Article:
You see, after a long, hard winter it ended up being a glorious spring for this aspiring runner.
Between Christmas Day and April 4th I never stepped foot outside in my running gear near my home base. A total of 120 inches of snow had accumulated out side my front door. The roads were too narrowed by eyeball height piles of white fluff that lingered into the early days of April. Thankfully, a few work trips to Vegas, Chicago, and Orlando allowed me to squeeze in 7 short runs. That was it. I ran the Disney half on January 10th and only ran seven more times during the rest of Jan, Feb, and Mar.
It was a long, hard winter.
When the roads and sidewalks finally emerged in early April the pressure was on. I had signed up for a Ragnar Relay months before and it was less than 5 weeks away. I didn’t feel pressure to train for distances (my 3 relay legs were supposed to range in distance from 3.2 miles to 7.6 miles and I was confident that my untrained body could pull that off based on past experience) but I did feel urgency to become comfortable running in the dark (something that I had tried once and it had freaked me out) and running on little or no sleep (I had previously never run post call; it turns out that the post-call runs are perfect for Ragnar training).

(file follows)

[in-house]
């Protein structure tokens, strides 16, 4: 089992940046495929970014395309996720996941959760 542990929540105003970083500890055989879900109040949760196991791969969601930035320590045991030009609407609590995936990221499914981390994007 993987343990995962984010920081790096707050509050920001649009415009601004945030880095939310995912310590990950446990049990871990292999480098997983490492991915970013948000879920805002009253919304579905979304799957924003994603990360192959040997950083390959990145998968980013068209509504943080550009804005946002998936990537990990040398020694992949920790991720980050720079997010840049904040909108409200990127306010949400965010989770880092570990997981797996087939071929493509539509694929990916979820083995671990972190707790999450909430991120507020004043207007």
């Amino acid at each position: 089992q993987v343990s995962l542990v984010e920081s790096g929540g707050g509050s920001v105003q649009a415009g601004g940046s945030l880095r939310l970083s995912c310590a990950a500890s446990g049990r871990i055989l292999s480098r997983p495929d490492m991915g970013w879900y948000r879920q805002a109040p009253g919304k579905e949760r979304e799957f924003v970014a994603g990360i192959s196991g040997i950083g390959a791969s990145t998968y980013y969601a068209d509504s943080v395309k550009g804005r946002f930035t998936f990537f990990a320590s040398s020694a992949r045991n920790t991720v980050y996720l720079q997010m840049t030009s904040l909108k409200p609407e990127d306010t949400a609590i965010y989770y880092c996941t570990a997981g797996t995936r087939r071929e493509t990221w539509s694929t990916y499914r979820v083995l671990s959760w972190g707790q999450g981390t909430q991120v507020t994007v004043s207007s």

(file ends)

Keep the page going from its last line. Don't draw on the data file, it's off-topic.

And so it began. Random runs of random distances at random hours. #RagnarPrep
Meanwhile, there was Ironhorse half marathon on the horizon. The event that had become an annual tradition for me and my best friend from residency. She moved just two hours south of me and a really lovely half course was just an hour between each of us in Simsbury CT; and, it did not occur on a prime weekend thus making it easy for me to get the time off to run. In years past, we (I run with my husband too) had loosely adhered to a 8-10 week half training plan on the Runner’s World app. Loosely because until recently getting my act together to get in the weekday runs was impossible; it would have required waking up sufficiently early enough to actually run. (Thankfully, I have pretty much turned that around with my detox.) This year, we had to get through Ragnar before before we could wrap our heads around training for a half.
And then the May call schedule came out. I cannot remember the last time since graduating medical school 15 years ago that I had all 3 days of the Memorial Day long weekend off. Since my first half a few years ago (the half that started this blog and the half which I did on a crazy whim with just 3 weeks to go having never run more than 6 miles in a row), I was always envious of my running friends who ran the Boston Run to Remember that weekend. I never could. I was either on call, pre-call (and thus needed to be available as back-up), or post-call (there’s no way to get to a 7am gun let alone run 13.1 miles after being up all night). So, when the May schedule gave me the gift of the weekend off, I was delirious to find out that the race was not sold out.
And there it was. My 30 Day Race Plan. From May 8th, the day the vans pulled up for Ragnar, to June 7th I ran an overnight relay with 3 legs that ended up ranging from 3.2 to 9.0 and two half marathons–one urban with a huge field with thousands of runners and the other through the Connecticut countryside along with just over 1500 other runners.
And now my plan for the summer.